Walker, after being jailed for two weeks, was released, which of course outraged both Chief Conrad and the local police union president. At the same time, it turns out that the individual that police were looking for was already in police custody. And in all of this, there was no body cam video, because members of the “Criminal Interdiction Division” are not issued the cameras. Taylor’s family has filed a federal lawsuit. The Federal Bureau of Investigation is investigating the matter for civil rights violations.

After protests started in Louisville following the death of George Floyd in Minnesota, police and National Guard were going to clear an intersection of people. A shot rang out, and people started firing. David McAtee, a barbecue store owner at the intersection, was dead. At least two LMPD officers[2] fired their weapons. And although these officers were equipped with body cams, not a single one was turned on. The FBI is looking into this case also.

Two officer involved shootings and no video? Governor Andy Beshear said flat out that this was unacceptable. Mayor Fischer apparently thought so too, firing Chief Conrad shortly after the lack of video became known. Fischer also noted that LMPD policy required that the cameras be turned on in those type of incidents, and said that disciplinary action was possible. 

I’ll point out that the denizens over at PoliceOne are in shock, they can’t believe that the chief got fired, and arbitrarily decided that if police get shot at, the rules go out the window. None of them seem to understand what is happening right now. LMPD first obtained about 1,000 body cams in 2015.[3] Yet they don’t issue the cameras to officers who are going to use a ram to bust down a door, and the officers that do have them don’t seem concerned about turning the cameras on.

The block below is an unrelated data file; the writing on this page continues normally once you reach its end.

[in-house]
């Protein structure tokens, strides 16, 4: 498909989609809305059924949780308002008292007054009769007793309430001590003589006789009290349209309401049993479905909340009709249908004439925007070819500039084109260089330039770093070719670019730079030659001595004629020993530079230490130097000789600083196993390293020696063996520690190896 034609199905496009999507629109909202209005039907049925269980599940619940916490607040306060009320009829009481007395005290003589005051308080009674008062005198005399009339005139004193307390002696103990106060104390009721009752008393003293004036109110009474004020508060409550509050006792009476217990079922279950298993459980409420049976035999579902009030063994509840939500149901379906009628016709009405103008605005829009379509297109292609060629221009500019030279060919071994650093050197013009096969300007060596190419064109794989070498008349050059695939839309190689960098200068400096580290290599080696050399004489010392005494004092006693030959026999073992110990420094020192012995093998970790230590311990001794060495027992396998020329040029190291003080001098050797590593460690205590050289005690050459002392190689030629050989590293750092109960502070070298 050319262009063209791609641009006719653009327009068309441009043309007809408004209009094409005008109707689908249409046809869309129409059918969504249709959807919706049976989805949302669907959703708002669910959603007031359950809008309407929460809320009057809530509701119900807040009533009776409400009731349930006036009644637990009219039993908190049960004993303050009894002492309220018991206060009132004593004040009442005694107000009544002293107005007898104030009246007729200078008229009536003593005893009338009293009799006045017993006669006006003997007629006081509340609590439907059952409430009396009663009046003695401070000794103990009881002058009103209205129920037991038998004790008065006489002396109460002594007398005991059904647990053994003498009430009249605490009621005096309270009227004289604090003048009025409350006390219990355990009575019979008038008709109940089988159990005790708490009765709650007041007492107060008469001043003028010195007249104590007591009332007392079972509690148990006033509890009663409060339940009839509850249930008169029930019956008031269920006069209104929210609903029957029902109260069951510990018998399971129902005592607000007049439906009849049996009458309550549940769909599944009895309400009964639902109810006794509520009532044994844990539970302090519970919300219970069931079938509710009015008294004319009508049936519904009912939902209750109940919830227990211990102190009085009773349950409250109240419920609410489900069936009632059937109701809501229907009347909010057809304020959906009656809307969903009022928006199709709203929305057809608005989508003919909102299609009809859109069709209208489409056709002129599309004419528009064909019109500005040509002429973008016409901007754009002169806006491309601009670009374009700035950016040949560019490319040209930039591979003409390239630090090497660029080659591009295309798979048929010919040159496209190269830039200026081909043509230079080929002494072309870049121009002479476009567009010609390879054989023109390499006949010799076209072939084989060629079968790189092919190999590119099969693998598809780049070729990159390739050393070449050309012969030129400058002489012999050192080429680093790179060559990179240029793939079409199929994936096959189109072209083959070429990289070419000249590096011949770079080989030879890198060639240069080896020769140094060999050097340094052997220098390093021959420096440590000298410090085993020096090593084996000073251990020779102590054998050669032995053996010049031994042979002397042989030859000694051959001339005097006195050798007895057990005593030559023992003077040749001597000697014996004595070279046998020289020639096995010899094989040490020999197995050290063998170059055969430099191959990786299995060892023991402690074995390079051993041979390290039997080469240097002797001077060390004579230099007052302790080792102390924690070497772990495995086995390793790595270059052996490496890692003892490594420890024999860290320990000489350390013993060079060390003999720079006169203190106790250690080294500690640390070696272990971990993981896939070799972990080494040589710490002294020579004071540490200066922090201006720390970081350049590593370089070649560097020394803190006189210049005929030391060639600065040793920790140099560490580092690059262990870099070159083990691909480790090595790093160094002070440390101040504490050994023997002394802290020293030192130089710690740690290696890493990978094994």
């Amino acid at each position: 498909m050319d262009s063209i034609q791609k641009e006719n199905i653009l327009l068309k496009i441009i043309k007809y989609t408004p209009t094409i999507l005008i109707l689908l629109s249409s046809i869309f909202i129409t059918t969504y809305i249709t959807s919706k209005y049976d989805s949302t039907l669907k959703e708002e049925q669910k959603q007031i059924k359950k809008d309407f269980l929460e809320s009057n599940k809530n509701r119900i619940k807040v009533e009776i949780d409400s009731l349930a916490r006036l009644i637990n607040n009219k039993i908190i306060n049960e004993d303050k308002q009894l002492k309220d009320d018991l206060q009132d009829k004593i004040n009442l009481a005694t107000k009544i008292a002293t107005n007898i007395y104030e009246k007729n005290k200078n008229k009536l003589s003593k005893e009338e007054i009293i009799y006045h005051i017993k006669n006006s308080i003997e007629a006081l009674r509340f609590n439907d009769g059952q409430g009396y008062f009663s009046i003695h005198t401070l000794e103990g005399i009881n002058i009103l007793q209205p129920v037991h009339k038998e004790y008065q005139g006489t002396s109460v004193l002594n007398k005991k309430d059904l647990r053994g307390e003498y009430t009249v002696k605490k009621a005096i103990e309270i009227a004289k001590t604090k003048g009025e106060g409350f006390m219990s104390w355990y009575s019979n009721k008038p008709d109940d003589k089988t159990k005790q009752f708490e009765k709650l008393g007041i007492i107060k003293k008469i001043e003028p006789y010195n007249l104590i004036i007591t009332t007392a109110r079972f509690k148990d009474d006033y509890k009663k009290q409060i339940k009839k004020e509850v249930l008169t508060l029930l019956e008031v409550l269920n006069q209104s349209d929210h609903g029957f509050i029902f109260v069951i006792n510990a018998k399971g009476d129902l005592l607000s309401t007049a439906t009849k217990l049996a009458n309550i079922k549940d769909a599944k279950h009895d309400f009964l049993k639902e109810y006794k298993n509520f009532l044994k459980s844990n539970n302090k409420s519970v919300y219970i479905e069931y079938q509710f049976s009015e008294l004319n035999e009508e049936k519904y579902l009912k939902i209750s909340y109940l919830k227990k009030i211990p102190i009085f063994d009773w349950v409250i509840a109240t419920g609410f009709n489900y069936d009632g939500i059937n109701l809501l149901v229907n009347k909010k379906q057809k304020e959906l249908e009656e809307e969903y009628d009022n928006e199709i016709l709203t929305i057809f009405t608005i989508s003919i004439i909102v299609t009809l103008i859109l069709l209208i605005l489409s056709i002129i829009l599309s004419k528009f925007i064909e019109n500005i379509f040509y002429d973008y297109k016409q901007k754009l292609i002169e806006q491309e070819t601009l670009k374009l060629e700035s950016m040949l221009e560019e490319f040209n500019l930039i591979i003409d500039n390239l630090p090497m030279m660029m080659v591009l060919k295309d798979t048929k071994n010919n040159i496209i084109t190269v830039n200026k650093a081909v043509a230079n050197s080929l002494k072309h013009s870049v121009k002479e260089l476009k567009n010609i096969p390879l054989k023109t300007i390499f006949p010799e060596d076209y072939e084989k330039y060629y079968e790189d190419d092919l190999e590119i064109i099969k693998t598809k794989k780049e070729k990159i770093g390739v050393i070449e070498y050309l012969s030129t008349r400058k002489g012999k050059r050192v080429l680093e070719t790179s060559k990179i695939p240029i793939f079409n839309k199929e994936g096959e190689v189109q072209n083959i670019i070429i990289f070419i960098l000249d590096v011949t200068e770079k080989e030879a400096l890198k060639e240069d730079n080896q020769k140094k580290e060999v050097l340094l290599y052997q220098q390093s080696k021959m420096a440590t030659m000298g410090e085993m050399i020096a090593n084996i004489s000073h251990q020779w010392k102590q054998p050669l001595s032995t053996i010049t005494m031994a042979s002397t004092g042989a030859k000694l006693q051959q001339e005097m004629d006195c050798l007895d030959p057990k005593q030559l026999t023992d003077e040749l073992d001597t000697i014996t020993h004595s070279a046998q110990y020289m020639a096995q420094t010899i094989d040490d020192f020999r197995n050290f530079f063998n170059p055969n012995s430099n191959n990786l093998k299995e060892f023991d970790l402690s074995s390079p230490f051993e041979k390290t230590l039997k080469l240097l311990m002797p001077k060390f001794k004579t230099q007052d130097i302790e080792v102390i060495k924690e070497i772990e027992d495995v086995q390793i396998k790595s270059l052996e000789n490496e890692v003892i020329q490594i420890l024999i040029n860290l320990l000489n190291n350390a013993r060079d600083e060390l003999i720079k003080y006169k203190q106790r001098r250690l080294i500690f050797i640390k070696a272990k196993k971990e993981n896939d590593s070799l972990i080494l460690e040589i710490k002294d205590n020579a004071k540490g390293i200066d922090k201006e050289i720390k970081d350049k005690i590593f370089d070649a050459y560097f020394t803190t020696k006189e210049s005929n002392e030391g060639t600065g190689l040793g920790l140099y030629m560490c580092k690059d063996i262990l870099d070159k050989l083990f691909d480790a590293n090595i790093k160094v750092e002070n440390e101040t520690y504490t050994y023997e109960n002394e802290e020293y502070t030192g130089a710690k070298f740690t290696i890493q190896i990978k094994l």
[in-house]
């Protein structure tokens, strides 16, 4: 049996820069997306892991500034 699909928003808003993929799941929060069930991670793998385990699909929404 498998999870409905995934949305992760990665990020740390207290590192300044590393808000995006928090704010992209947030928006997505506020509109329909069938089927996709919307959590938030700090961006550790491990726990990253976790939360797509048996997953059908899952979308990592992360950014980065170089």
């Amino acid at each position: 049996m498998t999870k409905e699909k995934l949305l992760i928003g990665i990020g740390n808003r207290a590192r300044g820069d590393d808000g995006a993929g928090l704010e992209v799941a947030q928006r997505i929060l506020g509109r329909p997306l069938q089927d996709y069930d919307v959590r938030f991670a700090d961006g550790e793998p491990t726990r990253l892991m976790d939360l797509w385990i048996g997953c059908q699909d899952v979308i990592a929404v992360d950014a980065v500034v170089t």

And now something I predicted is happening. The elected officials are holding police administrators responsible for not supervising their officers. The elected officials are to the point that they are not going to blindly back the police, and the police really, really, really don’t like it. The policy for no-knock warrants at LMPD now requires the chief of police to approve it before it goes to a judge. I’ll lay odds that cameras will be on more often. And I imagine that police oversight will change as a result of the deaths of Floyd and the others.

And that’s a good thing, for both the public and the police.

[1]While not trained on body cameras, I attended the Law Enforcement Mobile Video Institute (LEMVI) and was certified on mobile video cameras as an instructor. LEMVI was run by Jim Kuboviak, a former police officer who went to law school and who was the Brazos County Attorney for a long time.

[2]Identified as Officers Kate Crews and Allen Austin.

[3]See https://www.policeone.com/police-products/body-cameras/press-releases/louisville-metro-police-to-deploy-988-axon-body-worn-cameras-on-evidencecom-and-mediasolv-solution-OTLeauTnm4hHKPsA/

Church Services, COVID-19, and the Constitution

Most people are under the impression that the Government can’t tell them that they can or cannot go to church services during a pandemic, and that the Government can’t regulate their religion at all. That’s not a correct statement of the law. The First Amendment has always be subject to time, manner, and place restrictions, and churches are always subject to neutral laws of general applicability.

So some of the religious people are going to be very upset over this, because they aren’t being treated special. Well, too bad.

This has a very simple procedural background. California Governor Gavin Newsom, in starting to reopen California society during the COVID-19 pandemic response, issued an order that allowed churches to open, but only at 25% of capacity, or no more than 100 people, whichever was lower. The churches complaint was that they couldn’t worship the way that they wanted to worship, and their rights were being abused, so they filed in the Southern District of California for a temporary injunction. The trial court, following a telephonic hearing, denied the request for an injunction, and the church appealed to the Ninth Circuit Court.

That court also denied a request for a temporary injunction pending appeal, noting that: